Winter kill of invasive goldfish in Vernon's Cools Pond

Invasion of the goldfish

A kill-off of goldfish in a Vernon pond has the local naturalists club wondering where the invasive fish came from.

Social media was abuzz this week about dead gold fish in Cools Pond in the BX.

Some were concerned about what killed the fish, but Harold Sellers is more concerned the fish were there in the first place.

There are not supposed to be any fish in the pond, let alone goldfish, says the co-chair of the North Okanagan Naturalists Club.

Shallow bodies of water like Cools Pond can experience what is known as a winter kill, which is caused by low levels of oxygen.

Goldfish have become common in bodies of water not only only in the Okanagan, but throughout North America.

“It's a pretty widespread problem everywhere,” says Sellers. “When people get tired of their goldfish pets, they don't want to kill them, so they look for some place to dump them, and most of our ponds have goldfish in them.”

As goldfish are an introduced species, they can cause damage to the ecosystem.

“Without the restraint of an aquarium, they can grow quite large. I know there are goldfish in the McKay Reservoir which have grown very large – up to a foot long in some cases. They are related to carp, so they can do a lot of damage to vegetation by rooting in the soil, and they can eat the eggs of things like frogs and salamanders,” says Sellers.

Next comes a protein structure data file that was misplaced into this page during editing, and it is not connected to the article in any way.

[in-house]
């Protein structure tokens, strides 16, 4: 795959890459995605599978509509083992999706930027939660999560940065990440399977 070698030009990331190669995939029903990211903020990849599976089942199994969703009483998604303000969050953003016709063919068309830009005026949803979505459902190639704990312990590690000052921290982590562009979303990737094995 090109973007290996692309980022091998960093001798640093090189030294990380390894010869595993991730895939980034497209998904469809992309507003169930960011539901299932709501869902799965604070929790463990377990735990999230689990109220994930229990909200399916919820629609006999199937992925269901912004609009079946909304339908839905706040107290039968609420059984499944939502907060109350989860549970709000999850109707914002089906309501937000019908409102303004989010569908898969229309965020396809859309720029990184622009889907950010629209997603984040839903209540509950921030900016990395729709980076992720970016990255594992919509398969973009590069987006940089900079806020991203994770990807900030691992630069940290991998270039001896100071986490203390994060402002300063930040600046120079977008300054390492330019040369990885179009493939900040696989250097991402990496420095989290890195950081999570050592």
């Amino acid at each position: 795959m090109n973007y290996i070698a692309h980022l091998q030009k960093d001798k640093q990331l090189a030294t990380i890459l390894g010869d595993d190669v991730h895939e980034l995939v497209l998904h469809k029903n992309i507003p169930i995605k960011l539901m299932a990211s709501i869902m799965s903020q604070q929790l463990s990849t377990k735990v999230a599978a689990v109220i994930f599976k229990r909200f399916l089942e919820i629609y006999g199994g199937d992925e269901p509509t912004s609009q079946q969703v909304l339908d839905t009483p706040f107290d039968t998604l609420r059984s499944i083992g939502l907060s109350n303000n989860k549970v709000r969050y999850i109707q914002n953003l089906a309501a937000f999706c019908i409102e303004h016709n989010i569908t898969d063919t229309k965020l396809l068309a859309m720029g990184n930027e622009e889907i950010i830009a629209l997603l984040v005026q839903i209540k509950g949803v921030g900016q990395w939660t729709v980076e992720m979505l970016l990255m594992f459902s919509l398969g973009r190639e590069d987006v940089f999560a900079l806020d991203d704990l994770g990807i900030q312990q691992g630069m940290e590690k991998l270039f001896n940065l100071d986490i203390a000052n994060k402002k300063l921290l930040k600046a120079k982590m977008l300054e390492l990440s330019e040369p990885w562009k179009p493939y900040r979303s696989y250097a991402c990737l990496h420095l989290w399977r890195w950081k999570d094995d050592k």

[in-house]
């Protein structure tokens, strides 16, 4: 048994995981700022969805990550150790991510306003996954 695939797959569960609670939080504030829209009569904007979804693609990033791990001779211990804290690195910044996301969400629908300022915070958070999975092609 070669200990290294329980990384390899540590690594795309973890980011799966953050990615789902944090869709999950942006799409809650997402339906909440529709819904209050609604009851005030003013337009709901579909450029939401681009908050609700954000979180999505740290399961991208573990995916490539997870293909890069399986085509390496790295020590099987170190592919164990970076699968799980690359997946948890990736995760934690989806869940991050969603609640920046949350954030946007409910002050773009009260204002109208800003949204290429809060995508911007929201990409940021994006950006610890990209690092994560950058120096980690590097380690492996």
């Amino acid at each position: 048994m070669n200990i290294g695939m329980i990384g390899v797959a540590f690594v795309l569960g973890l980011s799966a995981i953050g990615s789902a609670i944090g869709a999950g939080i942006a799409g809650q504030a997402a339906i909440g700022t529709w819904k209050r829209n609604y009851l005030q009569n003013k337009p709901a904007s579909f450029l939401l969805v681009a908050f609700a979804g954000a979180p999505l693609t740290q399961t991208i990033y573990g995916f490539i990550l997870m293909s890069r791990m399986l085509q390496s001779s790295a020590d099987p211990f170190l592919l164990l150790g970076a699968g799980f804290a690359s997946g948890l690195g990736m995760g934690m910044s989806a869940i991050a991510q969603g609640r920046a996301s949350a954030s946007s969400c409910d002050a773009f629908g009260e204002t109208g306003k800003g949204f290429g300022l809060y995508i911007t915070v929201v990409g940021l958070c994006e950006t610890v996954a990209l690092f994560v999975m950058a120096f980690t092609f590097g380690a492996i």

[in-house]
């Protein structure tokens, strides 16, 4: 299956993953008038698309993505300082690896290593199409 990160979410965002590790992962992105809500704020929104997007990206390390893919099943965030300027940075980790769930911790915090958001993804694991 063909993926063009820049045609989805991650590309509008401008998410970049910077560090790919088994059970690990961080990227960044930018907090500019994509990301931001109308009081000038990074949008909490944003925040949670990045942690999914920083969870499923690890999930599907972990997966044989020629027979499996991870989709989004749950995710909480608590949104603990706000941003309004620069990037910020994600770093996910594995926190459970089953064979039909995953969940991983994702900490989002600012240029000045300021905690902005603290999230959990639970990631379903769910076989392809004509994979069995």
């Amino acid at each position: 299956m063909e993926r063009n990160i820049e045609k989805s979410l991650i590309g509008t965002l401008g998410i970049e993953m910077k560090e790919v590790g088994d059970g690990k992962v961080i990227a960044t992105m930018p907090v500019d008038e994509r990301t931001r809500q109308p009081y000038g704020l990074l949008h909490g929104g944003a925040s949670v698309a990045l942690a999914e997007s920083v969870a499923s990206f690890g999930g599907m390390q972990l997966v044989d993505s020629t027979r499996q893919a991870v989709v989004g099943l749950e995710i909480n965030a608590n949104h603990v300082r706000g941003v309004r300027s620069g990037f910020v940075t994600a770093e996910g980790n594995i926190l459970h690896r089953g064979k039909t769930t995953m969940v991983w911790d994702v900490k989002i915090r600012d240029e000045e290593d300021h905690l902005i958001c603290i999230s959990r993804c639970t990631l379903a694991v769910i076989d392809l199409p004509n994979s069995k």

They can also feast on the eggs of spadefoot toads, which are an endangered species in the area.

“We are not sure if the ones in (Cools Pond) all died off. There has been a pretty extensive winter kill everywhere in B.C. this winter. So we are going to monitor it to see if there are any more,” says Sellers.

Otter Lake in Spallumcheen also had a winter kill, with hundreds of carp dying.

Sellers encourages people not to dump goldfish into local waterways. There is an effort to have pet stores take back goldfish or any other fish they sell.

The only viable option to remove goldfish from places like Cools Pond would be to trap them or catch them with a scoop net.

“The one benefit of them is they do provide food for herons,” says Sellers.

The naturalists club is monitoring Cools Pond on behalf of RDNO. If anyone sees live fish, they are asked to post on the NONC Facebook page.

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